In my opinion it is best explained as a cot death whilst the baby is still inside the mother.
Some people liked a stillbirth to a miscarriage, although a miscarriage is a terrible tragedy and more common than stillborn babies, as someone who has experienced both the pain and grief of having a stillborn baby bares no comparison.
I remember reading about a couple who had to live through the tragedy of loosing a baby in the first few months of life and a stillborn baby, they described that the stillborn experience was worse to cope with than their newborn baby dying because they at least had the opportunity to look after their new baby and hear her cry and see her smile. In these days of technological and medical advances nobody should have to live through either.
But all too often these feelings go unrecognised by the wider community.
Despite better understanding of the significance of a baby's death among health professionals, it is still considered taboo in some way beyond the doors of the hospital, the death that no one likes to mention.
Families often suffer in silence without understanding or adequate support.
SANDS, the neonatal death charity was founded in 1978 by a small group of bereaved parents devastated by the death of their babies, and the total lack of acknowledgement and understanding of the significance and impact of loss.
Over the last 30 years SANDS has supported many thousands of families, including us, we have found great comfort from their website and support networks, benefiting from the use of a special room away from the labour ward in York hospital to deliver our daughter, to reading the many books published by parents who have experienced the loss of a child.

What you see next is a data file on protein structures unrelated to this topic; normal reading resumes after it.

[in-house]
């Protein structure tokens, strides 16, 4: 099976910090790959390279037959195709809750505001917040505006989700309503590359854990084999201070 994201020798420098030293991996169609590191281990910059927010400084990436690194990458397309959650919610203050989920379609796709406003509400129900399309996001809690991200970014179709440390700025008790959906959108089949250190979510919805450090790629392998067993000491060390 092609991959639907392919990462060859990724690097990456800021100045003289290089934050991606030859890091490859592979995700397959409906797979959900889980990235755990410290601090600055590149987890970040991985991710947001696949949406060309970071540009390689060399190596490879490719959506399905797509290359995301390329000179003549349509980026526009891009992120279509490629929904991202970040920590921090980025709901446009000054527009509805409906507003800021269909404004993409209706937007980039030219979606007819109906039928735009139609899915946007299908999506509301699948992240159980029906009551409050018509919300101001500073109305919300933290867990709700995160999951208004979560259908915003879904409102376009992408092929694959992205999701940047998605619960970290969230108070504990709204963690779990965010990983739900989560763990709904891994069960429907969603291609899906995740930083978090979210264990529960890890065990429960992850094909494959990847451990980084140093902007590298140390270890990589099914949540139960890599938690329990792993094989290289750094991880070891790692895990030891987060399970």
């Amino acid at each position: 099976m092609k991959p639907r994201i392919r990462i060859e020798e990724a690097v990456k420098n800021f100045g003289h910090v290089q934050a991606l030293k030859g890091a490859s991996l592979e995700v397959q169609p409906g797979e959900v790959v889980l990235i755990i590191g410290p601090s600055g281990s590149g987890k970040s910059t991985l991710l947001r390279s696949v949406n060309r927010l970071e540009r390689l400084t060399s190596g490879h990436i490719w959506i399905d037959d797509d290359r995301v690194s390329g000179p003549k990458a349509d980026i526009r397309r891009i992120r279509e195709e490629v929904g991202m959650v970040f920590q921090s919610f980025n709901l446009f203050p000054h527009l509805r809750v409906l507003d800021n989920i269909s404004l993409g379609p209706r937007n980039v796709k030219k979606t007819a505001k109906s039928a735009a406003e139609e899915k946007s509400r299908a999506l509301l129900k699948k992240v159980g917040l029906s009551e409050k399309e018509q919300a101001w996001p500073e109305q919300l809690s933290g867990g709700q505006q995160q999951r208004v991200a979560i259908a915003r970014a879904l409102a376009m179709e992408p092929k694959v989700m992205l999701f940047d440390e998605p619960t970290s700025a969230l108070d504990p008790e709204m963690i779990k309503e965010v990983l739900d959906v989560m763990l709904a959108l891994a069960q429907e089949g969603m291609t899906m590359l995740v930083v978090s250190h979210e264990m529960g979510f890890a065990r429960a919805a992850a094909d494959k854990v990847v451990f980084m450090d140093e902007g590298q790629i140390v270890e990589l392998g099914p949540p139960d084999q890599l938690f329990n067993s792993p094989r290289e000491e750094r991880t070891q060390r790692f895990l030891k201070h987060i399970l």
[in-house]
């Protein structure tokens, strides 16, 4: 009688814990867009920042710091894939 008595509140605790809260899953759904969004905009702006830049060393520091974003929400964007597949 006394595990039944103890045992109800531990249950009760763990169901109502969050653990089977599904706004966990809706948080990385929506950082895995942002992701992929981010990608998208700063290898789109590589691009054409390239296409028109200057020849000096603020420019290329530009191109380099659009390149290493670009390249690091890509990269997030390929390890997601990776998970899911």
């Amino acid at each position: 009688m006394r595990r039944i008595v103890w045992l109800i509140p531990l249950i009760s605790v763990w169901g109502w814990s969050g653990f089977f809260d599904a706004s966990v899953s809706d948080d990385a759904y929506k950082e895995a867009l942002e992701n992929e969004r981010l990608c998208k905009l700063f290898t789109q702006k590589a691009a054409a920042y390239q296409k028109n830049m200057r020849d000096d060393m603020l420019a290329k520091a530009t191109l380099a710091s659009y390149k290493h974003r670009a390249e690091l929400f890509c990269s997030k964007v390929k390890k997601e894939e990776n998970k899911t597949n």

Any future pregnancies are petrifying the innocence of looking forward and planning your new little arrival are taken away by fear of the unknown but the constant need for a baby, your baby force you to continue putting yourself through this torture.
You know that you will never ever forget your lost child and you will never be able to replace them but the need to fill your empty, aching arms never goes away.
From the 11th of August 2010,(the date that should have been our daughters birthday & would have been Jane's grandmothers birthday) we have made a donation of £1 for every sale we have made in our shop, and updated our website, of which the funds go directly to SANDS we have raised over half of our £5,000 target so far in 8 months.
If you would like to help or follow our progress visit here and
Click here for a link on our charity page.
Further information about the excellent work SANDS do is on their website is here and the cause that we have specifically supported is here
England has one of the worst stillbirth rates in the developed world.
Today, another 17 babies will die. How much longer must this go on?
A Big Thank you to everyone who has contributed so far, helping us with our fundraising for SANDS in memory of our daughter Bluebell, since 11.8.10 to Sunday 10.04.11 we have raised £2,521 online 50% of our £5,000 target please donate or follow our progress by clicking here